January 16, 2017
Buhler forms joint venture to produce insect meal in China
Buhler and Protix, an insect production company, have founded Buhler Insect Technology Solutions in Liyang, China.
As the global population grows, so does the necessity for alternative, sustainably-generated protein sources. Insects provide a natural and sustainable protein source that will contribute to closing the future protein gap.
The Buhler-Protix joint venture will develop scalable, industrial solutions for the rearing and processing of insects to provide protein primarily for animal feed. Buhler Insect Technology Solutions has already begun operations.
"By combining the knowledge and experience of our two companies, we can provide industrial insect processing solutions to address the alternative protein market," explains Ian Roberts, CTO of Buhler. "Together, we can develop both sustainable and cost-effective solutions for large-scale insect producers and processors that cover the whole value chain," adds Kees Aarts, CEO of Protix.
By 2050, to feed the world population of nine billion in a sustainable way, more than 250 million tonnes of additional protein a year is needed – an increase of 50% compared to today's level. But important natural resources are increasingly in short supply. At present, 30% of all fish stocks are considered overfished. Two-thirds of all vegetable proteins — and even 80% of the soybean harvest — are processed into animal feed. As more emerging countries prosper, meat consumption looks set to rise by nearly 50% by 2050. Adding to the challenge is the topic of waste. Today, some 30% of raw materials are lost or thrown away between the field and the plate. For these reasons, high hopes have been placed on alternative protein sources such as pulses or algae. Another promising source to generate protein sustainably and with a low footprint is insects. Fly larvae or mealworms, for instance, are easy to breed and can be fed with organic waste. They are remarkably efficient at converting feed into protein and require little space to cultivate.
Because of these advantages, insects have attracted considerable attention from start-ups and established players in the food industry in recent years. One of them is Protix, which was founded in 2009 in the Netherlands. In just a few years, the company developed proprietary equipment and solutions from the breeding and rearing cycle, to the separation and extraction of proteins and lipids from insects. Its pilot plant processes 1,600 tonnes of insect larvae per year and produces high quality, insect-based ingredients. The company was recognised as a Technology Pioneer by the World Economic Forum in 2015.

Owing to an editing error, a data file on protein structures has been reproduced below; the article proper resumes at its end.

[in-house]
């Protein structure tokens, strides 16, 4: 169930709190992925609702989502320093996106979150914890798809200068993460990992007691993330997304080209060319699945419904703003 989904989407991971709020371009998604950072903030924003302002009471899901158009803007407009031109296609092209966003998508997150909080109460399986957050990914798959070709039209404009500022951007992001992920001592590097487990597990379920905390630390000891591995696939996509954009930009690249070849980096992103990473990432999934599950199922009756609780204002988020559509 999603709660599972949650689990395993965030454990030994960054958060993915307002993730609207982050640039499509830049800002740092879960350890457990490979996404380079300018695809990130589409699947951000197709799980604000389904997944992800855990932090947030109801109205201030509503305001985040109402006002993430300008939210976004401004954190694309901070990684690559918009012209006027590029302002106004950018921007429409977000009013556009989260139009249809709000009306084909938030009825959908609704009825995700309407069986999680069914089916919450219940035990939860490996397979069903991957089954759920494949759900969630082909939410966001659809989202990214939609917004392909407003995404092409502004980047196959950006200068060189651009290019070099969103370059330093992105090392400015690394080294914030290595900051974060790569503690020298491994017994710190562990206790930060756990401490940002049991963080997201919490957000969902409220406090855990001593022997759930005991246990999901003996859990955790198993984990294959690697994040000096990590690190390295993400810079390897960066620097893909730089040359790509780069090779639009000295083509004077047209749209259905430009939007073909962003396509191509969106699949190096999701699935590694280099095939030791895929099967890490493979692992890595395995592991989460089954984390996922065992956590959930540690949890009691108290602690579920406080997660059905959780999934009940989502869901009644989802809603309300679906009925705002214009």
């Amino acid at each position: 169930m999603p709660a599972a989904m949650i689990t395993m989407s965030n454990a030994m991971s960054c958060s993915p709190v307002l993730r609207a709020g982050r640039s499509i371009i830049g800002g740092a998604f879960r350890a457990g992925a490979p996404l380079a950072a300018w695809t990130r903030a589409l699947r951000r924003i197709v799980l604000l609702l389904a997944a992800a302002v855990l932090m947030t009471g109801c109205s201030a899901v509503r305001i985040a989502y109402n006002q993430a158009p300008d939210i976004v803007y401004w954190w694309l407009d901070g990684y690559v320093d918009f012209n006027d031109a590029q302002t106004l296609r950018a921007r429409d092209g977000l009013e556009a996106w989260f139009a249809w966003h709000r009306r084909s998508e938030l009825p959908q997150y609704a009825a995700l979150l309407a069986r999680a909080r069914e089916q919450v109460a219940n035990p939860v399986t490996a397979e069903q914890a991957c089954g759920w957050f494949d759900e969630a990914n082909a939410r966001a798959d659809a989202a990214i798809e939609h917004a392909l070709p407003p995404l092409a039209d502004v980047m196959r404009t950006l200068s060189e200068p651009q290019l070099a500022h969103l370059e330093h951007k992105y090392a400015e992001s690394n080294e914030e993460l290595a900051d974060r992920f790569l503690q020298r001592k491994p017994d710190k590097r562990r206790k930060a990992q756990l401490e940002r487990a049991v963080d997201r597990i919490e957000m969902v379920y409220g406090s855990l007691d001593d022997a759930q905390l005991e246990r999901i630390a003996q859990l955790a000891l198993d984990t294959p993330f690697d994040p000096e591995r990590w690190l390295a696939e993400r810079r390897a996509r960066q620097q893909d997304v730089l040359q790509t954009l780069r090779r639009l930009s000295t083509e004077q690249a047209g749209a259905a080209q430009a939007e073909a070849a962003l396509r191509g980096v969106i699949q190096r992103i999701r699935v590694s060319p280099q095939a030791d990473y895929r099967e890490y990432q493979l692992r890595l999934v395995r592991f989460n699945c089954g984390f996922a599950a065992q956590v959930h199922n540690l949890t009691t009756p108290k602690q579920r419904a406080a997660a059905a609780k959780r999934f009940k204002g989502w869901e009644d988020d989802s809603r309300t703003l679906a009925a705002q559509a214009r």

Roberts comments, "Buhler has a strong, established business providing technologies for animal feed, and protein from the insects can be used in pellets, or directly as animal feed. With our global market access, technology base, and engineering capabilities, combined with the deep knowledge, experience and entrepreneurial flair of Protix, we have the ingredients for a successful commercial partnership."
The initial focus of the joint venture will be on larvae of the Black Soldier Fly, which is famed for its impressive ability to transform organic waste products into high-quality protein. Subsequently there will be a diversification to other insects, such as mealworms. The insect proteins will be used primarily for the production of sustainable animal feed, for example in aquaculture, which is the fastest growing agricultural segment in the world. The market for insect processing solutions has huge potential – by 2050, insects could account for 15% of global protein production, Buhler says.